Cape Town’s City Centre is small and walkable. There are several budget accommodation options throughout the city that are safe, convenient and comfortable. Staying in the city means you can walk to restaurants, bars and coffee shops with ease. Most major attractions are then a cheap bus or Uber ride away.
If you want to mix it up and spend some time by the ocean, consider a few nights in Muizenberg, Green Point or further afield in Kommetjie.
MyCiti busses are excellent and remarkably cheap. They also offer a transfer from Cape Town International Airport directly to the CBD. You’ll need to purchase a card at a kiosk ahead of time, which you use to tap in and tap out on each journey. Most routes and timetables are integrated with Google Maps, and with a bit of planning you can get to most attractions, including Clifton, Camps Bay, Sea Point and Table Mountain with ease.
The popular hop-on, hop-off City Sightseeing busses are a more expensive option, but a good way to get an overview of the city when you first arrive.
A ride with Uber, or popular local equivalent Taxify, seldom costs more than the minimum fare ($1.50 USD) if you’re staying and partying in the CBD. Though you’ll see metre taxis outside most attractions, Uber and Taxify are the safest, cheapest and most convenient options for getting around.
Avoid Cape Town’s trains at night and during rush hour. But during the day, the Southern Line from Cape Town to Simon’s Town offers a remarkable scenic trip through the Southern Suburbs and along the False Bay coastline. A return ticket costs about R30 ($2.50) and delivers you at Muizenberg, Kalk Bay or Simon’s Town. Be vigilant at all times, avoid showing off valuables, and make sure you watch your bag and pockets.
Cape Town has some of the world’s best, and cheapest, wine. Most estates offer tastings of their top wines for a bargain price, and in sublime conditions. But if you’re on a serious budget, seek out free wine tastings at liquor stores in the city. The Queen and Peasant and Wine Concepts offer popular free tastings in the city during the week.
If you’re looking for a cheap drink, take advantage of Cape Town’s growing appreciation for happy hour. Many bars in Cape Town offer up to 50% off select drinks in the early afternoon, usually between 4pm and 6pm.
Cape Town’s two popular independent book stores, the Book Lounge in the CBD and Kalk Bay Books in Kalk Bay, host free weekly book launches with some of the country’s most esteemed authors. These launches, which involve conversations with academics or fellow authors, are a great way to get under the skin of the city and country. And as a bonus, there’s also free wine on offer at most events.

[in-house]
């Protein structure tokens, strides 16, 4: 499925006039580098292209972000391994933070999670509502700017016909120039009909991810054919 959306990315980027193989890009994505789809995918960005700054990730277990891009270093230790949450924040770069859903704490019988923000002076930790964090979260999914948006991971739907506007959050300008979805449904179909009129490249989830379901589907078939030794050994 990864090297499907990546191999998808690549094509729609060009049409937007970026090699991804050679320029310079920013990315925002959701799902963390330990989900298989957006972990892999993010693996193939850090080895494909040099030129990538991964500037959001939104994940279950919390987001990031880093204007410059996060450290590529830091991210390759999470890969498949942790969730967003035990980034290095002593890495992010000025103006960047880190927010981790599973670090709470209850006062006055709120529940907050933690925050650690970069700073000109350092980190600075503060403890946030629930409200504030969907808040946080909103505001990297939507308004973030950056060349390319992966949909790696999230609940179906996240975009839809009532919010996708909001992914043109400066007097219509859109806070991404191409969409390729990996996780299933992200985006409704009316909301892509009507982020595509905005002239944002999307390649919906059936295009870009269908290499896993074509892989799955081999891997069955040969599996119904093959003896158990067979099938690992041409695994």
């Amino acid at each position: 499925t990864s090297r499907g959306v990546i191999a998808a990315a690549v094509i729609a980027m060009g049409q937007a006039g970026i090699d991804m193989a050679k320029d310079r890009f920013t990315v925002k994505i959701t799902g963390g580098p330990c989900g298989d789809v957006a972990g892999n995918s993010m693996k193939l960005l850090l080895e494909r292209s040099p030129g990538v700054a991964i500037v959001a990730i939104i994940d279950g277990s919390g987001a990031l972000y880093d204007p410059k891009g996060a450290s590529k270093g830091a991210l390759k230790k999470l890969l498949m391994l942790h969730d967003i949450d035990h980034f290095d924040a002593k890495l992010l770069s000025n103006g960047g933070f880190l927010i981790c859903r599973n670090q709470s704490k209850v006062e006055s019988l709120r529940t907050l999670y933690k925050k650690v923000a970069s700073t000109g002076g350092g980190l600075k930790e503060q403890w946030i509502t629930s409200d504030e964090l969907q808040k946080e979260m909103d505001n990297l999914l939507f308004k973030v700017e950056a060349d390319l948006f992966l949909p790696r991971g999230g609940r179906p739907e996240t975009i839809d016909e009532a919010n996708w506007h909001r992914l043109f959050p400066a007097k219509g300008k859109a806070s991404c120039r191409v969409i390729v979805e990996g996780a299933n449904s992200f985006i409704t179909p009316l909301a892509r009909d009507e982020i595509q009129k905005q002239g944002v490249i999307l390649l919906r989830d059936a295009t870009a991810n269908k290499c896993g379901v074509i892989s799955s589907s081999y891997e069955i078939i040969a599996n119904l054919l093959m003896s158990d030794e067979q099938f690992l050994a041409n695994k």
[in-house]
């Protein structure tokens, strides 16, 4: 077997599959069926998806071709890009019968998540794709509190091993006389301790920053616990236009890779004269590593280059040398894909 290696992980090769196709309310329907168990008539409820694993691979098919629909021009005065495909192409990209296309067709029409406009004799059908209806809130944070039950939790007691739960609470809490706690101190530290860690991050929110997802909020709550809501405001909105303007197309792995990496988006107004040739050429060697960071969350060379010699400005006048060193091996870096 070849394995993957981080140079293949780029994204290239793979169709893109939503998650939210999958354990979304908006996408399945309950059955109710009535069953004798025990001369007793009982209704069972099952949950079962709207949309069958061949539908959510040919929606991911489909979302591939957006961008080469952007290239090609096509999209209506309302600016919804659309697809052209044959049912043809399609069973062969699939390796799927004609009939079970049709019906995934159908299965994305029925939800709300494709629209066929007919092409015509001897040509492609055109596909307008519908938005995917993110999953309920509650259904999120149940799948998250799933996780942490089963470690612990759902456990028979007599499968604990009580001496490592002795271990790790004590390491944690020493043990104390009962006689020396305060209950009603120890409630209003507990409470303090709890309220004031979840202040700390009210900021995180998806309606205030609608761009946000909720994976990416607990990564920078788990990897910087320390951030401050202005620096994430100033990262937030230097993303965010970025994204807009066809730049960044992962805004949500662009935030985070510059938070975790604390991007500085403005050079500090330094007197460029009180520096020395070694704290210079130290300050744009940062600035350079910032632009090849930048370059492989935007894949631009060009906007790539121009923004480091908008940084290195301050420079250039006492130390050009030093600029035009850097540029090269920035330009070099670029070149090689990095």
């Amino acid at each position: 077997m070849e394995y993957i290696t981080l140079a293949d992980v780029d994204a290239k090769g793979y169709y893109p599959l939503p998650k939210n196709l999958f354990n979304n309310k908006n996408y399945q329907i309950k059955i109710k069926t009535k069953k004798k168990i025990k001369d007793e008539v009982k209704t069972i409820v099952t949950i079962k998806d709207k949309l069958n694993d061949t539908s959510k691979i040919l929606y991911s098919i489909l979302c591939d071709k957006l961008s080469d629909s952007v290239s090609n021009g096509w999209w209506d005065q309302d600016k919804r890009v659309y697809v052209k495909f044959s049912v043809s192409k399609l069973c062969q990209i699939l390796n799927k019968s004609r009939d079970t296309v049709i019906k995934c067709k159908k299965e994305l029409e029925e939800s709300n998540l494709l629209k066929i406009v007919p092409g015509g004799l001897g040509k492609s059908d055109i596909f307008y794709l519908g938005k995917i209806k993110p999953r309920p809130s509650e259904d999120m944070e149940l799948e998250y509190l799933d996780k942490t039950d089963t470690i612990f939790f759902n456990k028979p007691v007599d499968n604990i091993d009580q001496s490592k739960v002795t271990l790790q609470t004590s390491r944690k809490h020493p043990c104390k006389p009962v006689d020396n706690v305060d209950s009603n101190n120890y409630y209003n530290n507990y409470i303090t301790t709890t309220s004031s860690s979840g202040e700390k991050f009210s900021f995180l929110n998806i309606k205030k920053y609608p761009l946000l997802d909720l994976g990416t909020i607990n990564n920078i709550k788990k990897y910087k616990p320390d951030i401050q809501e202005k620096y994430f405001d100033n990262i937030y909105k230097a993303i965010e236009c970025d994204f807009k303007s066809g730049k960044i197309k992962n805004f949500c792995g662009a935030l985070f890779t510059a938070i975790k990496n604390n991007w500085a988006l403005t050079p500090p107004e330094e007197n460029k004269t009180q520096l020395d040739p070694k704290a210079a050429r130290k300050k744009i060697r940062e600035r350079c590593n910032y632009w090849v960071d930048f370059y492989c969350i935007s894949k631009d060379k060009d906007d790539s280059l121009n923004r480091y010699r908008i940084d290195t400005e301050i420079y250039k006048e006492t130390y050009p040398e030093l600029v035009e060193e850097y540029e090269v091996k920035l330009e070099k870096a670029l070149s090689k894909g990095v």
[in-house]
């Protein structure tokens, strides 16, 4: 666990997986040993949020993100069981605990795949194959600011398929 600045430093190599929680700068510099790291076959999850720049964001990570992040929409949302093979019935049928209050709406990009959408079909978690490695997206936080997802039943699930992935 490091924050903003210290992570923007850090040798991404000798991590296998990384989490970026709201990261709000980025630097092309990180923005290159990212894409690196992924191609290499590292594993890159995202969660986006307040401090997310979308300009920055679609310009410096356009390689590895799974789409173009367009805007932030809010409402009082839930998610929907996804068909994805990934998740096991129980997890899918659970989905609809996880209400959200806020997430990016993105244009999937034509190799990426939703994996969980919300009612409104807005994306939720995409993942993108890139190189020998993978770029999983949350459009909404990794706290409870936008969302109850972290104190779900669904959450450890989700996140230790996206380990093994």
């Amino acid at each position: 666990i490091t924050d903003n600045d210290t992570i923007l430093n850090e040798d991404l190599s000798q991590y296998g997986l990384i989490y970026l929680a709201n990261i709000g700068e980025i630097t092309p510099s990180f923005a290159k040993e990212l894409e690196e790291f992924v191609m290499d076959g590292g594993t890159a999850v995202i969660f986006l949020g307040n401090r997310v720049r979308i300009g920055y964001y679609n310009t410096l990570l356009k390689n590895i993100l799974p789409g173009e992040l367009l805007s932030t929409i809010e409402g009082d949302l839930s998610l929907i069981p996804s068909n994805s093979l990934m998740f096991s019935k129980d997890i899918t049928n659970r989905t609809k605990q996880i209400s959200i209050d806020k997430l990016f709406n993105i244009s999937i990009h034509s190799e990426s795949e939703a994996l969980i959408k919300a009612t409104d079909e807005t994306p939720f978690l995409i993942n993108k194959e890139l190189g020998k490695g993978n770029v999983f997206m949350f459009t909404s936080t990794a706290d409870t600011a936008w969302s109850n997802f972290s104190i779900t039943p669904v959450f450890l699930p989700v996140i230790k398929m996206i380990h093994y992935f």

Cape Town’s Labia Theatre has one of the city’s longest running specials. For R110 ($8.50) you can get two movie tickets and two meals at a nearby restaurant. Though the meals are small and the restaurant dependent on the day of the week, it’s the perfect way to have a night on the town for a bargain price.
Get unbeatable views of South Africa’s coastlines, and a glimpse back at its maritime history, by venturing to the top of two iconic Cape Town lighthouses. You can access both the Green Point and Slangkop lighthouses for little more than pocket change.
Table Mountain Cableway is a thrilling and beautiful way to reach the top of the city’s iconic mountain, but it’s costly and often requires a lengthy wait. During peak times, you might even be able to hike to the top of the mountain quicker than it’ll take you to get to the front of the queue.
Earn your views by hiking to the top of Table Mountain. Pack lots of water, a jacket, some snacks, and plan your route carefully. The most popular (and trafficked) route is Platteklip Gorge. For a more serene and spectacular, but slightly tougher and riskier, walk up the front face consider the India Venster route; it leads up the mountain from behind the lower cable station.
If you’re tired at the top, you catch a one way ride back down. If it’s your birthday, you get a return ticket on the cableway for free.
Don’t exclude Lion’s Head. It may be one of the most popular and busiest hikes in the city, but there’s a good reason for that. It’s relatively accessible and safe, and provides constantly shifting views over the city and Atlantic Seaboard. Aim for a weekday morning to avoid the crowds, and chances you’ll have spectacular 360 degree views at the top all to yourself.
There are hundreds of serene scenic walks throughout Cape Town. Consider the likes of Silvermine, Newlands Forest, Woodstock Cave, Elephant’s Eye Cave and Chapman’s Peak if you’re looking for new perspectives. The Sea Point Promenade, and nearby Green Point Urban Park, make for perfect places to run, picnic, or wind down an afternoon.
Cape Town’s experiencing an art revolution. Some of the city’s best galleries are free or remarkably cheap to visit. Consider exploring the city during the monthly First Thursday event, and you might even score some free wine and snacks.
At other times of the month, the South African National Gallery is a good wallet friendly option, as are most of these popular museums in the City Centre and Woodstock.
If you’re a fan of animation and illustrations, visit the new Ahem! Art Collective in Observatory — entrance is free.
Cape Town’s food markets are turning into great places to catch local live acts. Entrance to all markets is free, food and drinks are moderately priced, and there’s a good chance you’ll catch some of the city’s freshest musicians. Check out the Bay Harbour Market, The Old Biscuit Mill, and Mojo Market websites for schedules.
Visit the reason the Cape Town suburb of Observatory got its name. Just across the railway tracks is the Observatory, home to the largest telescope in Cape Town. There are free talks, followed by a tour of the observatory, including access to various telescopes, every second and fourth Saturday of the month at 20:00.